Feb

8

Occupy CU’s “Fireside” Chat

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The view from outside

While a select few Columbians were sipping mineral water in PrezBo’s cozy living room, an even smaller contingent endured less luxurious conditions to hold their own conversation. Bwog’s Human Microphone Translator John Sarlitto reports from Occupy CU’s “Fireside Chat.”

While the Occupy CU “Fireside Chat” on the sidewalk outside PrezBo Manor was scheduled to start at 5:30 pm, it took a while for the purely figurative fire to ignite. Your correspondent, however, was not a minute late. For the first hour or so, the number of “journalists” (including Bwog + Bwog’s indulgent friend) roughly equaled the number of participants. Such awkwardness seemed to register with some of the occupiers (“did we accidentally put ‘Riverside’ on the flier?”), who graciously attempted to deflect the tension by sharing stories from the field and making quips about Mr. Bollinger’s ostentatious lifestyle and abode. For a time, it seemed that the event’s only brush with the Man’s Authority would be a young security guard’s polite refusal of hot chocolate.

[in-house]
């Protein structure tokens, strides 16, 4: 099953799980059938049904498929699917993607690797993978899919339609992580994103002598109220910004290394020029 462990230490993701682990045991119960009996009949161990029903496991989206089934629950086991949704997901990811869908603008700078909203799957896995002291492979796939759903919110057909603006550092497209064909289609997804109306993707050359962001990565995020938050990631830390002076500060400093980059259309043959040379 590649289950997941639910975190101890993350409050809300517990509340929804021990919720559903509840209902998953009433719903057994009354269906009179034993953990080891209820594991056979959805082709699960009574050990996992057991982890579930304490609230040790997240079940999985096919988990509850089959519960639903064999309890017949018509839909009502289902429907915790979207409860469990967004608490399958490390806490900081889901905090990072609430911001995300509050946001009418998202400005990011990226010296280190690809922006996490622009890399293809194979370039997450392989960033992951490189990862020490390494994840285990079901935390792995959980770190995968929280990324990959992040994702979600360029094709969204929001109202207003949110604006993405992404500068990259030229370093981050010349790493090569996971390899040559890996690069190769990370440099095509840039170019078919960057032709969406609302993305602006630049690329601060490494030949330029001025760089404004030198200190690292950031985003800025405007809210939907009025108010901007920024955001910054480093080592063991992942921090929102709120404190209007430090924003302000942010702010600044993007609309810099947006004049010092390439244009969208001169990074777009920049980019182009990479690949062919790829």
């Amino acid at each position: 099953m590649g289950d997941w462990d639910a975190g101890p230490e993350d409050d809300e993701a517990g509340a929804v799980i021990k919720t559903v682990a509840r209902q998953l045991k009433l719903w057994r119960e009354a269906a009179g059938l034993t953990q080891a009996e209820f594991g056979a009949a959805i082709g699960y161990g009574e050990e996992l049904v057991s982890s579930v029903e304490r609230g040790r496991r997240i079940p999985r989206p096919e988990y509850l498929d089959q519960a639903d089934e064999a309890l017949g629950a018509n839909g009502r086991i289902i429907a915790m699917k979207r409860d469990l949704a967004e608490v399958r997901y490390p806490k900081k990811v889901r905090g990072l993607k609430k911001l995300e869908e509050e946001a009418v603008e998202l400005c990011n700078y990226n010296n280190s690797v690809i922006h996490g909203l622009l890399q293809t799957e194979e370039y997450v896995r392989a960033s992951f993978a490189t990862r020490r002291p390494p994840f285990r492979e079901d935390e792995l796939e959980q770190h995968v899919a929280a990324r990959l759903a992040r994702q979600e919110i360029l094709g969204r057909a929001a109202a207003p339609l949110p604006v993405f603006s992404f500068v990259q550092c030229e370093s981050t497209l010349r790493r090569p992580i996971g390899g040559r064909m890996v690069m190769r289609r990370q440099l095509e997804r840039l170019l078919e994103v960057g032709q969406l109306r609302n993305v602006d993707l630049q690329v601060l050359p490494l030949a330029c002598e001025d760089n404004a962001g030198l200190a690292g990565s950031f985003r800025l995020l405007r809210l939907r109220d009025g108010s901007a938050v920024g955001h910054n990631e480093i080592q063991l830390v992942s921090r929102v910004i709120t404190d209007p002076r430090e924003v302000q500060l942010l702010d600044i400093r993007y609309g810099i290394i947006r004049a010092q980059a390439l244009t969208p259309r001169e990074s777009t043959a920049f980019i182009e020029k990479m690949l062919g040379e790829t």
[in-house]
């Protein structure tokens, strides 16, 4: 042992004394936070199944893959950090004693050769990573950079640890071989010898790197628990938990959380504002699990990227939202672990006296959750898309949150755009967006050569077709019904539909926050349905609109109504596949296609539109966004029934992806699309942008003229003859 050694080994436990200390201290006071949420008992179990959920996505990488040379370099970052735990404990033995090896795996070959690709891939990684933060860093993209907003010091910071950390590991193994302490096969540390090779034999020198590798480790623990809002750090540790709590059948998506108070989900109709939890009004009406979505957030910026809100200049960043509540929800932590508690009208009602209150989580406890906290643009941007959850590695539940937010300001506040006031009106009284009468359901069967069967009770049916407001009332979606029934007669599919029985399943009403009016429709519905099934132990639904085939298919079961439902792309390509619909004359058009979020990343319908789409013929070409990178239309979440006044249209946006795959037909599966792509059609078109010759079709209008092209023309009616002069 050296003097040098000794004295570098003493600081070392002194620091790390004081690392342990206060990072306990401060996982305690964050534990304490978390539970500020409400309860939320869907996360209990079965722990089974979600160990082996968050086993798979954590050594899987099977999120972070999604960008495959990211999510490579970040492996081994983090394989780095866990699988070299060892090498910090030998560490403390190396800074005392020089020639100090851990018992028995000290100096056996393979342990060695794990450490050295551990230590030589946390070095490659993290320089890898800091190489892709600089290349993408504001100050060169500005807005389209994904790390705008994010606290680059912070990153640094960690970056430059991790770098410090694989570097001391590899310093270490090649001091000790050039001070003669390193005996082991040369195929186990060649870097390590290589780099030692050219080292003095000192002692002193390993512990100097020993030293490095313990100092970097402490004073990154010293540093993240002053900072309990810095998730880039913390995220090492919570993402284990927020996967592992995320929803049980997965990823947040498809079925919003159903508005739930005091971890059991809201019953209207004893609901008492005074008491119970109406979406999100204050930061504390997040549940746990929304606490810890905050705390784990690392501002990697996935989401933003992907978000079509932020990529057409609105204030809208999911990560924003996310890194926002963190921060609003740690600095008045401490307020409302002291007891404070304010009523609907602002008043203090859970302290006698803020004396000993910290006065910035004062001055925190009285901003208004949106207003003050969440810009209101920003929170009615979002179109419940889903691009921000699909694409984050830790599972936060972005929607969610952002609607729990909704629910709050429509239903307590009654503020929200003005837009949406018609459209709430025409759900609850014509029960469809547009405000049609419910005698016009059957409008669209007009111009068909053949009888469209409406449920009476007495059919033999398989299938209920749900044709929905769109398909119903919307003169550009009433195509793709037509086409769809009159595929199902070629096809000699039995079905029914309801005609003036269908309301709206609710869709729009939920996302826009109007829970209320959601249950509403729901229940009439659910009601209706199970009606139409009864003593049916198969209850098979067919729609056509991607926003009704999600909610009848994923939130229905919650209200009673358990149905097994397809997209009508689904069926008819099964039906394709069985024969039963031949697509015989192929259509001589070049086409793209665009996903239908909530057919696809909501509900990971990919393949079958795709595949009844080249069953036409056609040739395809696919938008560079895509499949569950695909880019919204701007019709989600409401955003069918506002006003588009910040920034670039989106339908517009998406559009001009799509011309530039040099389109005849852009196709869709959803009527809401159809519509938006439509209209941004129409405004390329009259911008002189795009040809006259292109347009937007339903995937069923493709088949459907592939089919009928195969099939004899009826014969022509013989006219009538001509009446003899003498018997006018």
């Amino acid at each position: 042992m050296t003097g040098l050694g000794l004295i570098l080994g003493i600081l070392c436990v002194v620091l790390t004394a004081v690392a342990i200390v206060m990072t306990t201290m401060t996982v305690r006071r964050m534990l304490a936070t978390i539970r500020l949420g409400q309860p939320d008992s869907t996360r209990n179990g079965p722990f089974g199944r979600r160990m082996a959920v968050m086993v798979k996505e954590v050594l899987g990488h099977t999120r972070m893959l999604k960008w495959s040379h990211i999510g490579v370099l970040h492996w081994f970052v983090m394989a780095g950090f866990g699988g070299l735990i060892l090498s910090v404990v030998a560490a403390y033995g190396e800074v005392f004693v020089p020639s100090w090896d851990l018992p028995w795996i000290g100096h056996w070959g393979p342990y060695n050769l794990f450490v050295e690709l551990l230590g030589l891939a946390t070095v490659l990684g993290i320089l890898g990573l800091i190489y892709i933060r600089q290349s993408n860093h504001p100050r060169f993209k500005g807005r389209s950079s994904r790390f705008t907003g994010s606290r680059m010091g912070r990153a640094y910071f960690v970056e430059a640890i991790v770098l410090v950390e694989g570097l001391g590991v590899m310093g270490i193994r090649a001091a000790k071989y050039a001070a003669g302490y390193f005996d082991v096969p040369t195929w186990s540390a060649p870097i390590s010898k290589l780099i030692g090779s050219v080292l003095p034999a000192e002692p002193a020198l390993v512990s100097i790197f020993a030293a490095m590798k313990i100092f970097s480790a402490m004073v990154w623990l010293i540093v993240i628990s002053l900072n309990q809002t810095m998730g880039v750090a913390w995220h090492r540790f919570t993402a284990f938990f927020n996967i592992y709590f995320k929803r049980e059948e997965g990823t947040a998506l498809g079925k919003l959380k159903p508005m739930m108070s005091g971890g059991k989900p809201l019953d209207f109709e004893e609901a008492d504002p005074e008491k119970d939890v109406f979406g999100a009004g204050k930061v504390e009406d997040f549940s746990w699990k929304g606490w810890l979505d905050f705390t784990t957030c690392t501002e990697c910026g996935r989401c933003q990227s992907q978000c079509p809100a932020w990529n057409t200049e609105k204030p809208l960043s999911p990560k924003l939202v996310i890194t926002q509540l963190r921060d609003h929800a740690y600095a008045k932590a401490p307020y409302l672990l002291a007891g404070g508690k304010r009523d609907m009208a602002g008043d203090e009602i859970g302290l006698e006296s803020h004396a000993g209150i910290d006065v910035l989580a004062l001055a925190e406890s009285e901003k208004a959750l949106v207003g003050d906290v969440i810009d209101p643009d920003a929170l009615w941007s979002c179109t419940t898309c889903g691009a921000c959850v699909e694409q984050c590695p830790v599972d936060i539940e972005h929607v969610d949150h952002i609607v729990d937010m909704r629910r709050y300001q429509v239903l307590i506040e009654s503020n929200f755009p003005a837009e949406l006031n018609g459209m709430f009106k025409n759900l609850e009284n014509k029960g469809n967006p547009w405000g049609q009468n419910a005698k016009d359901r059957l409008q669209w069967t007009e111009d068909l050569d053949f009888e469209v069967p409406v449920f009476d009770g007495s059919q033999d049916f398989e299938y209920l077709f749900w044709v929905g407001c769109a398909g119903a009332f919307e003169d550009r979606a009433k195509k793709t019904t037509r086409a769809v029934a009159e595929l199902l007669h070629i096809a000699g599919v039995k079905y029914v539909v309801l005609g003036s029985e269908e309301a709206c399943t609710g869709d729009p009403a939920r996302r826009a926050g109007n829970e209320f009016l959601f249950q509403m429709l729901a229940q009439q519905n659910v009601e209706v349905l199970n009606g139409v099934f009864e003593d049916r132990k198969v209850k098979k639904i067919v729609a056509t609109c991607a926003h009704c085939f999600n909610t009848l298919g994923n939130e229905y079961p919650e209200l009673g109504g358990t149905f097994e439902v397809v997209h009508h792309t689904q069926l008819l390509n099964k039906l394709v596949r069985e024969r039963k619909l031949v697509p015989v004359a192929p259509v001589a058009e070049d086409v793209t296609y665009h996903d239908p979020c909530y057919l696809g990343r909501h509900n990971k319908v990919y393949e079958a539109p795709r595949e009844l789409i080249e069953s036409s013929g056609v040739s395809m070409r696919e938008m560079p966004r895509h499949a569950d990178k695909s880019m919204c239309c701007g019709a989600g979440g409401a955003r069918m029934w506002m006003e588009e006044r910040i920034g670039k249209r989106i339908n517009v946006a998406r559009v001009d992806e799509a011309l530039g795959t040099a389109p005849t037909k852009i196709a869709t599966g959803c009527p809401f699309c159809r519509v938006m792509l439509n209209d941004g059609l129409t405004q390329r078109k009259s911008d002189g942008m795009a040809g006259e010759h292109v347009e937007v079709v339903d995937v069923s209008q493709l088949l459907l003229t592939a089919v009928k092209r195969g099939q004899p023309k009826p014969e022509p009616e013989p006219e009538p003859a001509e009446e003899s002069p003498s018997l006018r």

By 6:30 pm, enough of a crowd had gathered that a few more senior members decided to move into Occupy’s General Assembly-style meeting, beginning with the iconic “Mic Check.” Elliott Grieco, CC ’12, facilitated the meeting, and each attendee introduced his or herself as well as a problem that they would like to see addressed at Columbia. These varied widely, ranging from paltry financial aid at GS, to the plight of adjunct faculty, to the Manhattanville expansion.